The protocol is decentralized and free. No company is at the center of this controlling it. Anybody can run a hub, or anybody can ping (publish) or subscribe using open hubs.
Google and Superfeedr offer a public and scalable open hub for anybody to use.




How to Use PubSubhubhub with your feeds?

  • Add an //atom:link tag under //atom:entry for Atom feeds or under //rss:rss/channel for RSS feeds. The //atom:link tag should haverel attribute set to hub and href attribute set to https://pubsubhubbub.appspot.com/
  • Alternatively, your feed can be served with two Link headers:
    • one with rel attribute set to hub and href attribute set to https://pubsubhubbub.appspot.com/
    • one with rel attribute set to self and href attribute set to the feed URL of the feed
  • The above is covered in more detail in the PubsubHubbub 0.4 specification.
  • Whenever new content is added to a feed, notify the hub. This is accomplished by sending a POST request tohttps://pubsubhubbub.appspot.com/ with Content-Type: application/x-www-form-urlencoded and two parameters encoded in the body:
    • hub.mode equal to publish
    • hub.url equal to the feed URL of the feed that has been updated. This field may be repeated to indicate multiple feeds that have been updated

Hub debug

From here you can,
  • Subscribe to a feed or debug your subscriber
  • Publish a feed or debug your published feeds

If you are a WordPress Blogger and wants to Ping the hub easily, there is a Plugin for that.
https://wordpress.org/plugins/pubsubhubbub/

The Plugin does the following:

Sends realtime notifications when you update your blog
Supports multi-user installations (WordPress MU)
Supports multiple hubs
Supports all of the feed formats used by WordPress, not just ATOM and RSS2
Supports latest spec (Version 0.4)
Announces which hubs you are using by adding <link rel="hub" ...> declarations to your template header and ATOM feed
Adds <atom:link rel="hub" ...> to your RSS feeds along with the necessary XMLNS declaration for RSS 0.92/1.0

Wednesday, 26 March 2014

Dwell Time as an SEO Ranking Factor

Have you heard of the term Dwell time before?
Maybe you have not.
How about 'long clicks' Vs. 'Short Clicks' ?
Still, no clue?

Google pays very close attention to “dwell time”: how long people spend on your page when coming from a Google search. This is also sometimes referred to as “long clicks vs short clicks”. If people spend a lot of time on your site, that may be used as a quality signal.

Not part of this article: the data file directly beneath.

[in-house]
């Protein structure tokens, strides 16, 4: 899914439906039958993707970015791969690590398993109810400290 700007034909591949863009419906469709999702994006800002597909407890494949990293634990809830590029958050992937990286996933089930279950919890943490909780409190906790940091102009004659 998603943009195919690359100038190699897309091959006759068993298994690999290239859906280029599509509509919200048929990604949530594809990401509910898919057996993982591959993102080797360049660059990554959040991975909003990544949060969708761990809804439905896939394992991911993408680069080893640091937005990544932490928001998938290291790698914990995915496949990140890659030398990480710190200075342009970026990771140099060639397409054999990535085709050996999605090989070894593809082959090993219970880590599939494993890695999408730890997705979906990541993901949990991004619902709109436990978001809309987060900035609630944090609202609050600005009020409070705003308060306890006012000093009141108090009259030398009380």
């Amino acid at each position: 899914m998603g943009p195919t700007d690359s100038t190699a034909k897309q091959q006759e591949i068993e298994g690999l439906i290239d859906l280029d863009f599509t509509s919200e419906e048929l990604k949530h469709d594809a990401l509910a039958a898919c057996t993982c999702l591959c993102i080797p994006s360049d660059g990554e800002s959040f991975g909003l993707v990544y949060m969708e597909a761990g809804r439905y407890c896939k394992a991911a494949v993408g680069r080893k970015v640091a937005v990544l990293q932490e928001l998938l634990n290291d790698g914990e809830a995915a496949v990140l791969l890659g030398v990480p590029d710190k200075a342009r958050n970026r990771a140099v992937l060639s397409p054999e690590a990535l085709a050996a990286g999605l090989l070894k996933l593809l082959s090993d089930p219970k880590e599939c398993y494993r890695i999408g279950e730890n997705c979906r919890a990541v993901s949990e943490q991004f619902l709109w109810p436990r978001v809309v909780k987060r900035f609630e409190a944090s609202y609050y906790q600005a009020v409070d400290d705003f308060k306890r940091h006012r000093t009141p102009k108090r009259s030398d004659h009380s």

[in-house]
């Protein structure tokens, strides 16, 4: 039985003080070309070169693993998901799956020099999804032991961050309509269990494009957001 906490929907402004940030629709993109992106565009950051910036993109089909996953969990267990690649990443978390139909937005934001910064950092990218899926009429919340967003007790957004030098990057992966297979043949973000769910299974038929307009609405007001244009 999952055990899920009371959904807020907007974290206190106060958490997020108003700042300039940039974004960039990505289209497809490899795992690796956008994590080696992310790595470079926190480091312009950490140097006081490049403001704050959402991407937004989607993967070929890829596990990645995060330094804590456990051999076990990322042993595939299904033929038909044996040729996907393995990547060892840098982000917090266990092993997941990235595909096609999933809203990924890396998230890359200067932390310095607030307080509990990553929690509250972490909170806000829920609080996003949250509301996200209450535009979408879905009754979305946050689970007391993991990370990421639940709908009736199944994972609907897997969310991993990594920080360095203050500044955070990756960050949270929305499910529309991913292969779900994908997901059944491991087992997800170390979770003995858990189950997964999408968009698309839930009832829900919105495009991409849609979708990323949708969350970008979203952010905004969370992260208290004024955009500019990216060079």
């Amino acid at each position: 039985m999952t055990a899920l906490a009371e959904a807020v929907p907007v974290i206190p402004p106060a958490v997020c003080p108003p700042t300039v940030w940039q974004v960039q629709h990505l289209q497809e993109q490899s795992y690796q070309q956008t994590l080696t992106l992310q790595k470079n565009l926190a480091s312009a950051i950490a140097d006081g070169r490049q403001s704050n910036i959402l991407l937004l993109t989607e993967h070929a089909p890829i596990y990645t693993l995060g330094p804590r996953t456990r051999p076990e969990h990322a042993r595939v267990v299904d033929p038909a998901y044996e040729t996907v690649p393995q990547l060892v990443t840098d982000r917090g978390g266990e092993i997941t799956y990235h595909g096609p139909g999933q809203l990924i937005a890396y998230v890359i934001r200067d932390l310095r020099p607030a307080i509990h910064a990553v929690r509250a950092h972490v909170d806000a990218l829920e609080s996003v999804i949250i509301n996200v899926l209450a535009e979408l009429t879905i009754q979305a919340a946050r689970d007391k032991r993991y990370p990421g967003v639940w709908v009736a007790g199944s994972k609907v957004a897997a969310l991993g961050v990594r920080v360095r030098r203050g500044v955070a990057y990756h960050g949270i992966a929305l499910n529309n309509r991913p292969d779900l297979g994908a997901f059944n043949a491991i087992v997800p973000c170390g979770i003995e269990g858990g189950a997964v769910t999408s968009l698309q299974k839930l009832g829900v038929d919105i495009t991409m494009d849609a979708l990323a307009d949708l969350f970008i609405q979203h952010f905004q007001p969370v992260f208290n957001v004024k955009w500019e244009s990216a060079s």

Knowing that, it is very important to focus on the quality of the presented content. It has to be informative, exciting, and engaging. 
You should also pay a lot of attention to Navigability and user experience on the site. 
Google Analytics is a great help understanding all such metrics as you do not need to lose your rankings because of the traffic you get; once you lose that, you will have neither. 



Friday, 21 February 2014

The Future of SEO is Taking your Visitors to Your Company's Kitchen

Many of you must have heard of Google's new R&D projects to emulate human interactions on website to base their ranking algorithm on the user experience and whether the visited site offered a perceived value or not.

That is why the future of SEO will not be keywords or backlinks but "Users"
Therefore, site owners need to offer a true user experience to their visitors by being more transparent with them. i.e. involving them in the kitchen :


So, Forget about the famous quote, attributed to Otto von Bismarck: 
Laws are like sausages, it is better not to see them being made.

How To Be More Transparent?

  1. Add a company page.
  2. Add images to your company page (let your visitors see you.)
  3. Add team video. Let your visitors see and hear you and your team
  4. Photos or video of your office. Let your visitors see where you work and what you offices look like.
  5. Don’t hide your phone number. This is a huge red flag.
  6. Integrate your social media accounts
  7. Show customer reviews and testimonials
  8. Embed a Google map of your office
  9. Show a photo and name of your sales person on the sales or contact page
  10. Don’t use stock photos of people in offices. Instead take real photos of your people in your offices.
  11. If you sell services, then describe your process
  12. If you sell products, then show how they get made

(I know a Toronto based SEO company called Powered By Search that has an animated photo of their office on the Main header on the Home Page showing visitors their employees while working.) 


Here are some extra guidelines from the Stanford Web Credibility Project: 






Resources:

Wednesday, 12 February 2014

How to find a Broken Backlink? The 404 Analysis Method

You may ask a client, supplier, blogger or whatever to add a link to one of your pages to get some link juice or referrals, but they may do a typo and add a wrong link URL to your site that when clicked it ends visitors up on a 404 not found page. So, how can you know those bad links?!


Here are some ideas to track those links and report them: